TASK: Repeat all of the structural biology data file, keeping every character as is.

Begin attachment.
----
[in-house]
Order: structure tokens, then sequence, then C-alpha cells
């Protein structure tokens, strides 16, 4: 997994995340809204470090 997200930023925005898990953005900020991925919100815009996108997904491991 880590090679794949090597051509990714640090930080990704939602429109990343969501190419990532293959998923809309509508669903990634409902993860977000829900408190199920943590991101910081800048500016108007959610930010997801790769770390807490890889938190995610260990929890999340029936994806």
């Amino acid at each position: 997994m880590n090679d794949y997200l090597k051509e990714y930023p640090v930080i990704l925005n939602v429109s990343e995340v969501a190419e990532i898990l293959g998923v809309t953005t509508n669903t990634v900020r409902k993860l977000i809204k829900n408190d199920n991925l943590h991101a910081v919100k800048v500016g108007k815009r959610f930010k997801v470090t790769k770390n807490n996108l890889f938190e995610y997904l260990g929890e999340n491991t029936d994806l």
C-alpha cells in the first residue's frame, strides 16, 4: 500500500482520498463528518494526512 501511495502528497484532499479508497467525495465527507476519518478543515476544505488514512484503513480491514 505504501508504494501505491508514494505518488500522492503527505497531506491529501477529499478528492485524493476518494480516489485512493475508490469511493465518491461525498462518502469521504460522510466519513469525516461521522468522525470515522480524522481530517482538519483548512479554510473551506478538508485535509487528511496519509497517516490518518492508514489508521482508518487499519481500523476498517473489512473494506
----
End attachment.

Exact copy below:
[in-house]
Order: structure tokens, then sequence, then C-alpha cells
């Protein structure tokens, strides 16, 4: 997994995340809204470090 997200930023925005898990953005900020991925919100815009996108997904491991 880590090679794949090597051509990714640090930080990704939602429109990343969501190419990532293959998923809309509508669903990634409902993860977000829900408190199920943590991101910081800048500016108007959610930010997801790769770390807490890889938190995610260990929890999340029936994806």
């Amino acid at each position: 997994m880590n090679d794949y997200l090597k051509e990714y930023p640090v930080i990704l925005n939602v429109s990343e995340v969501a190419e990532i898990l293959g998923v809309t953005t509508n669903t990634v900020r409902k993860l977000i809204k829900n408190d199920n991925l943590h991101a910081v919100k800048v500016g108007k815009r959610f930010k997801v470090t790769k770390n807490n996108l890889f938190e995610y997904l260990g929890e999340n491991t029936d994806l």
C-alpha cells in the first residue's frame, strides 16, 4: 500500500482520498463528518494526512 501511495502528497484532499479508497467525495465527507476519518478543515476544505488514512484503513480491514 505504501508504494501505491508514494505518488500522492503527505497531506491529501477529499478528492485524493476518494480516489485512493475508490469511493465518491461525498462518502469521504460522510466519513469525516461521522468522525470515522480524522481530517482538519483548512479554510473551506478538508485535509487528511496519509497517516490518518492508514489508521482508518487499519481500523476498517473489512473494506